The next morning I asked Tony if he knew where my Bible was. He nearly fell out of the bed. Neither of us had seen it for about 2 years. We both knew then that something significant had happened.
That day he spent time with a friend who poured out his woes for hours. A lot of it was unhelpful. Tony came home feeling awful and fed up. He was on to lead worship the next day in our Sunday meeting and he didn’t want to do it.
We were in our bedroom and he was pouring it all out on me. I asked him if I could pray for him. He looked at me with a, “Who are you and what have you done with my wife?” look in his eyes. I stood next to him and put my hand on him. As I started to pray, he fell onto the ground. It was the last thing I expected and there was no one to catch him. He lay there for a while and then got up and prayed for me. Before we knew it we were both lying on the bed next to each other being covered by the blanket of grace.
That was a first. It was the most intimate moment of our married lives together. We got up refreshed and so happy.
The next day was Sunday. I was shaking all over, knowing that I was going to share what God had done in my life. During the worship time I got up and said, “Today I am in church for the first time in two years because I love God. I have been coming for all the wrong reasons; because I am an elder’s wife, because I have wanted to be a good example and because its what Christians do. But today, I really want to be here. I have been like a dried up stump. Something had died. I did everything I could to make it come alive again, but nothing worked. Just two days ago, I surrendered to the grace of God. I gave up. Abraham and Sarah were like dried up stumps. They had nothing in them that could possibly make life happen. They were as good as dead. Well, I have been as good as dead. It was just the scent of water that I needed. Just one whiff of grace, and life came to me.
Tony then shared what happened to him and asked if anyone else felt like we had felt. Dry, barren and dead. He invited them to come forward. We stood there and watched as more than half of the church came forward.
That was 1989. We started hearing about similar things happening all over South Africa with Fini and Isi De Gersigny, Rob Rufus and others. It seemed that some sort of simultaneous reviving of the church was taking place. It was exciting. We saw many of our friends touched and transformed. There was an “Exploits” team started and we got in to hospitals, villages and anywhere else there was an opportunity to go. Some amazing things happened.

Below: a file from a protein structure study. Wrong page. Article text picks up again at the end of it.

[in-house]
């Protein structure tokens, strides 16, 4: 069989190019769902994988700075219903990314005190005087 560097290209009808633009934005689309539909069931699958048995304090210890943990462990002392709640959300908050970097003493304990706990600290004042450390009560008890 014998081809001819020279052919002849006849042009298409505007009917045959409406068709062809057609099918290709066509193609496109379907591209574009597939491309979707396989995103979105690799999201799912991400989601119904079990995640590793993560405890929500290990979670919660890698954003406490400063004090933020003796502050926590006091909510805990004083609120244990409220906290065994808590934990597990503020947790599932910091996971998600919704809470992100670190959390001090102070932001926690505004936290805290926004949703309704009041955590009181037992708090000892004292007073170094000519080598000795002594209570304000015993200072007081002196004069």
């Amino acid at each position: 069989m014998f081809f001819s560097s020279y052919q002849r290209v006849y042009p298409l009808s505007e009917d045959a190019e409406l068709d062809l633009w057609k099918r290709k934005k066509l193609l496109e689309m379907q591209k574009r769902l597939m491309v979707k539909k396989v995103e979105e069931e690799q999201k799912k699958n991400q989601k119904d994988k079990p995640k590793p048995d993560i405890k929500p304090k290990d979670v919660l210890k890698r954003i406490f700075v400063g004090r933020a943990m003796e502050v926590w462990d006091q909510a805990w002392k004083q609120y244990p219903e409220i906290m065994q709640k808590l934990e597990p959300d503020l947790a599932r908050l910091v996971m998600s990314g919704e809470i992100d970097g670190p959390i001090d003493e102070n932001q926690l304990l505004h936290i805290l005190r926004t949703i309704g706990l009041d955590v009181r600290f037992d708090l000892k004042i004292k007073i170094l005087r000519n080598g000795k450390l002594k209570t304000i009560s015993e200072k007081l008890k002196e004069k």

Our businessman friend, Tony, was the most miserable wealthy person we had ever met. As far as we could see, he had nothing to be miserable about, but he was. One day during a prayer time, Tony started laughing. He laughed so much that he fell onto the floor. He lay there like a kid, kicking his legs in the air as if someone was tickling him. It went on for ages. Finally he managed to get up and get to the microphone and say, “I was a born pessimist. I have been a pessimist all my life, but to day I have been set free from pessimism.” He was a changed man.
We took the “Exploits” team to a little Shangaan village called Gazankulu in Northern Natal. One of the biggest miracles was that, now-happy-Tony, was happy to do some off road driving in his BMW along the dusty, bumpy village roads. The villagers loved him for it. We slept in the kraals made of mud and walked into the darkness to do our ablutions in the only long drop there was. Meetings were scheduled to start at 5pm. Whoever was there started singing. People from all around heard the sound and started walking and adding to the song. An hour later we were still singing and the crowd kept growing. There is nothing like listening to African harmonies under a full moon.
While we were on a beach holiday that year, we tried our best to avoid people. We needed a break and didn’t really want to get into long talks with anyone about anything. Asha and Zoe felt differently. They wanted to make friends. They brought their little friends to the table to meet us and before we knew it, we were chatting to their parents. We found out they lived right next to us in Johannesburg. We also found out that the mother was a satanist high priestess. She told us all about it. It was dark and she was scared about how deep she had gone.
We shared our stories of faith with them and they were moved. Their marriage was in trouble and they needed help. We prayed with them and they surrendered to the God who loved them more than anyone else did.
When we got back to Johannesburg we invited them to attend some Rob Rufus meetings. She sat through the first one doing everything she could to stop herself from strangling Rob. All she could think of was how she was going to kill him. That afternoon we were at Rig and Sue’s place waiting for them to come for prayer. They drove past our gate twice, not being able to drive into the driveway. There was a dark force trying to stop them from getting to us. It took all their strength to get there.
There were four of us; Rig, Tony, Rob and myself. Rob started to pray and told the forces of evil to leave her life. Rigby was holding onto one arm and Tony on the other. She started to speak in a deep gruff man voice, saying over and over again, “She’s mine, and you’ll never get her.” She flapped her arms up and down, lifting Rig and Tony off the floor a couple of inches. Rob went in to fits of laughter. He knew it wasn’t going to be long before she was free. When she was, she slept for two days; totally exhausted. She woke up, a new mother, wife and woman.
These exploits went on for a year. The more we thought about India, the more we knew we were going to need all the help we could get and we were getting the feeling that the time was getting closer for us to leave.